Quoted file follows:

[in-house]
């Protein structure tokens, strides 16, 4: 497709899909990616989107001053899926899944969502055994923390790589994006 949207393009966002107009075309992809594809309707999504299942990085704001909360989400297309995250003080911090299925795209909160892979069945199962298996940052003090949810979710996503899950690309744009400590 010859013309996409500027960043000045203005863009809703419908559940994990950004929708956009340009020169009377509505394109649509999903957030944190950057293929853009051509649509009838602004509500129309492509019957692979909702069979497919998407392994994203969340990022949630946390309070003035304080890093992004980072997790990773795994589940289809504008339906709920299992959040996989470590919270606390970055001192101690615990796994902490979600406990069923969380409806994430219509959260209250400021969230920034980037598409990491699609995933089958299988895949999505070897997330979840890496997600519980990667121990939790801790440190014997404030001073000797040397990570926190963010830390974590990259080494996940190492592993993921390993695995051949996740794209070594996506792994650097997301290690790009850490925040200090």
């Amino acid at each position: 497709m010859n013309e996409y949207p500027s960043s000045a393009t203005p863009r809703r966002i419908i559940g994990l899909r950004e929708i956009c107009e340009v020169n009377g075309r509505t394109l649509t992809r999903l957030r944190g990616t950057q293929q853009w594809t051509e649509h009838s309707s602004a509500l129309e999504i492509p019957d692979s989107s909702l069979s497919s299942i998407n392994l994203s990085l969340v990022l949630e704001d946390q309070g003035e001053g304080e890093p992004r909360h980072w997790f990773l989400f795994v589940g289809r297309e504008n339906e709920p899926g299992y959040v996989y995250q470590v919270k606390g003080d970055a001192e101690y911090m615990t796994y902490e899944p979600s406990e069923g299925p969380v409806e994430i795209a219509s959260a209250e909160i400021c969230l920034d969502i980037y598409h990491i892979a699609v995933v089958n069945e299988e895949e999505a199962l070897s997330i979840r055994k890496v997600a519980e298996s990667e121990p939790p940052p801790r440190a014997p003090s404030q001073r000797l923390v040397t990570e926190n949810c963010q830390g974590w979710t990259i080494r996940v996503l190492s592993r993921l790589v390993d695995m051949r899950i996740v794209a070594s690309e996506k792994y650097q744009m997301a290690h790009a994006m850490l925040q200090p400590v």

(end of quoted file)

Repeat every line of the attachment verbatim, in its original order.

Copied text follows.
[in-house]
């Protein structure tokens, strides 16, 4: 497709899909990616989107001053899926899944969502055994923390790589994006 949207393009966002107009075309992809594809309707999504299942990085704001909360989400297309995250003080911090299925795209909160892979069945199962298996940052003090949810979710996503899950690309744009400590 010859013309996409500027960043000045203005863009809703419908559940994990950004929708956009340009020169009377509505394109649509999903957030944190950057293929853009051509649509009838602004509500129309492509019957692979909702069979497919998407392994994203969340990022949630946390309070003035304080890093992004980072997790990773795994589940289809504008339906709920299992959040996989470590919270606390970055001192101690615990796994902490979600406990069923969380409806994430219509959260209250400021969230920034980037598409990491699609995933089958299988895949999505070897997330979840890496997600519980990667121990939790801790440190014997404030001073000797040397990570926190963010830390974590990259080494996940190492592993993921390993695995051949996740794209070594996506792994650097997301290690790009850490925040200090």
């Amino acid at each position: 497709m010859n013309e996409y949207p500027s960043s000045a393009t203005p863009r809703r966002i419908i559940g994990l899909r950004e929708i956009c107009e340009v020169n009377g075309r509505t394109l649509t992809r999903l957030r944190g990616t950057q293929q853009w594809t051509e649509h009838s309707s602004a509500l129309e999504i492509p019957d692979s989107s909702l069979s497919s299942i998407n392994l994203s990085l969340v990022l949630e704001d946390q309070g003035e001053g304080e890093p992004r909360h980072w997790f990773l989400f795994v589940g289809r297309e504008n339906e709920p899926g299992y959040v996989y995250q470590v919270k606390g003080d970055a001192e101690y911090m615990t796994y902490e899944p979600s406990e069923g299925p969380v409806e994430i795209a219509s959260a209250e909160i400021c969230l920034d969502i980037y598409h990491i892979a699609v995933v089958n069945e299988e895949e999505a199962l070897s997330i979840r055994k890496v997600a519980e298996s990667e121990p939790p940052p801790r440190a014997p003090s404030q001073r000797l923390v040397t990570e926190n949810c963010q830390g974590w979710t990259i080494r996940v996503l190492s592993r993921l790589v390993d695995m051949r899950i996740v794209a070594s690309e996506k792994y650097q744009m997301a290690h790009a994006m850490l925040q200090p400590v």